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Firearm safes

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ENCORE50A
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Firearm safes

Postby ENCORE50A » Thu Dec 28, 2017 10:04 am

Read an interesting article written by a safe professional and our gun safes are really not what we might think they are, but only a momentary obstacle.
It appears that those really thick pins that lock the door, are very short and not connected to a large gear system inside. Actually they're connected to very thin metal rods that make up the tracking system. Therefore very easily opened in about 10 minutes by an amateur with a couple pry bars. Those large pins are actually only as long as what we see sticking out the door.
The safe professional states that safes basically fail because the safe body and the door body is too thin. It appears most modern gun safes are built with thinner 14-gauge steel, when it really needs to be a minimum of 10-gauge steel, much heavier and nearly impossible to pry open. Of course a thief with metal cutting equipment, saws and torches, is going to get into any of them.
His next complaint is about the cheap China built digital locks on the units. He states locksmiths make a lot of money opening them. He recommends changing these cheap digital locks to locks from S&G or KaGard. I know I had to have a locksmith open a safe, once. Its not cheap!
His next complaint is about fire protection. He states that only a safe with an UL Class 350 rating, is actually fireproof, but such safes are not available for retail. He states that paper will ignite at 451° and if the inside temp reaches that, all papers within the safe will ignite, including money. Wood stocks are finished with petroleum-based stains and oils, which are very likely to burn, become compromised and be permanently disfigured. Plastic or other stocks will simply melt.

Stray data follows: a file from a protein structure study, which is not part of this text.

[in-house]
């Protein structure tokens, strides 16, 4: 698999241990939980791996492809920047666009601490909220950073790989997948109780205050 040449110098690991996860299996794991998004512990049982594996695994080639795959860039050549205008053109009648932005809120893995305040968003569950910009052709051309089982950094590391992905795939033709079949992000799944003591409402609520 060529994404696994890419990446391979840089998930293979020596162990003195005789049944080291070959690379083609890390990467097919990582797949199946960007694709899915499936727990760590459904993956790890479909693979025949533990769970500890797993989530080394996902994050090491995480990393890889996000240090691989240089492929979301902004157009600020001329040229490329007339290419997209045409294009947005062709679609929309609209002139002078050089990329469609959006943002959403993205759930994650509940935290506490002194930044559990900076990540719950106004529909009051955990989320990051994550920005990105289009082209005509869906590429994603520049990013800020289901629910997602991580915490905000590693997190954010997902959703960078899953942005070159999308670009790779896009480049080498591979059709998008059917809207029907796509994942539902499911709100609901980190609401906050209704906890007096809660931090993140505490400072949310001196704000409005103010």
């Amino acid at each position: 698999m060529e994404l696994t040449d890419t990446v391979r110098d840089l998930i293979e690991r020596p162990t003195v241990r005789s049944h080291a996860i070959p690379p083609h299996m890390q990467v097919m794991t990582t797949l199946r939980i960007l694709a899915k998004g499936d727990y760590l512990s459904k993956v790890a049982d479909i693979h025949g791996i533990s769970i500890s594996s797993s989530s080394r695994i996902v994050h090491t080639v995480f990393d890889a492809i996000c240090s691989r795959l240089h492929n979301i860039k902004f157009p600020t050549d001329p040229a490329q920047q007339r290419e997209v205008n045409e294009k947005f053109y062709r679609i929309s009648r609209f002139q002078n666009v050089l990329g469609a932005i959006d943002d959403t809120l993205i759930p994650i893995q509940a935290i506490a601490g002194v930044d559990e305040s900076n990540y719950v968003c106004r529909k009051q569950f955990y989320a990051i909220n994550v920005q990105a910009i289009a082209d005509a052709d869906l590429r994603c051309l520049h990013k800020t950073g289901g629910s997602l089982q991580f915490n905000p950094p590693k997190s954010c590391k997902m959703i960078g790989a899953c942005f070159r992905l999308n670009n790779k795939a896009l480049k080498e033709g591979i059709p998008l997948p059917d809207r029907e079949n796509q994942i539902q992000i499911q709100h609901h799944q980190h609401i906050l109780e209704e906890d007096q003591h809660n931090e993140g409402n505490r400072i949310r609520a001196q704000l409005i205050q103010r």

His only recommendation for fire proofing paperwork inside a safe, is to put all those items in another small fire proof box, then put them into the gun safe.
Just an FYI...........
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ENCORE50A
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Re: Firearm safes

Postby ENCORE50A » Thu Dec 28, 2017 12:51 pm

WITNESS MARKS ON ALL RAMRODS!!!

Ultimate Firearms .50 BP Xpress Hunter "Idacide"
Nightforce NXS 5.5-22x50 MOAR
Ultimate Firearms .450 Bushmaster "Game Breaker"
Leupold VX6, 3-18x44 CDS, Firedot reticle

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Re: Firearm safes

Postby Fmfdred56 » Tue Jan 02, 2018 6:55 pm

the safes have a fairly good thermal barrier actually, yes bad things can happen when temps get high inside but it takes alot of heat and some time for that to happen. im a fireman and have been with homeowners when they open the safe after a fire. iv seen papers slightly currled and discolored but that safe got so hot it burnt every speck of paint off of it.

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Re: Firearm safes

Postby kparrott » Thu Jan 04, 2018 3:46 pm

I don't look at my safe as impenetrable. If someone wants in bad enough they can get in to anything. Mine is in my house so my daughter doesn't accidentally find a gun and bullets. Granted she's only 6 months old.


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Re: Firearm safes